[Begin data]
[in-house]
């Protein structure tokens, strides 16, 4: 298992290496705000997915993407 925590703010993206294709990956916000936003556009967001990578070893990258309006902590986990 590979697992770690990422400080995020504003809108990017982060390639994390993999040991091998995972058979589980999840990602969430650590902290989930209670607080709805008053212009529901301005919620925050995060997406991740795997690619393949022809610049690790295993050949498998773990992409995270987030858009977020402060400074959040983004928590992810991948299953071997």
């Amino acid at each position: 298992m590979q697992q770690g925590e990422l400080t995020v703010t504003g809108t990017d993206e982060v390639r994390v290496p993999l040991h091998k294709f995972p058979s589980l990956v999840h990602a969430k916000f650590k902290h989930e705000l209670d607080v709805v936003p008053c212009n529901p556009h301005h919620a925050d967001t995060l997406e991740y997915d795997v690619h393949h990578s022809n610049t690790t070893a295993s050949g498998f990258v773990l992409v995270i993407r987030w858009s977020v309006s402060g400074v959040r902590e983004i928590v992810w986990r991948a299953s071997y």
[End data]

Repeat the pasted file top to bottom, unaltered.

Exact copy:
[in-house]
């Protein structure tokens, strides 16, 4: 298992290496705000997915993407 925590703010993206294709990956916000936003556009967001990578070893990258309006902590986990 590979697992770690990422400080995020504003809108990017982060390639994390993999040991091998995972058979589980999840990602969430650590902290989930209670607080709805008053212009529901301005919620925050995060997406991740795997690619393949022809610049690790295993050949498998773990992409995270987030858009977020402060400074959040983004928590992810991948299953071997």
């Amino acid at each position: 298992m590979q697992q770690g925590e990422l400080t995020v703010t504003g809108t990017d993206e982060v390639r994390v290496p993999l040991h091998k294709f995972p058979s589980l990956v999840h990602a969430k916000f650590k902290h989930e705000l209670d607080v709805v936003p008053c212009n529901p556009h301005h919620a925050d967001t995060l997406e991740y997915d795997v690619h393949h990578s022809n610049t690790t070893a295993s050949g498998f990258v773990l992409v995270i993407r987030w858009s977020v309006s402060g400074v959040r902590e983004i928590v992810w986990r991948a299953s071997y």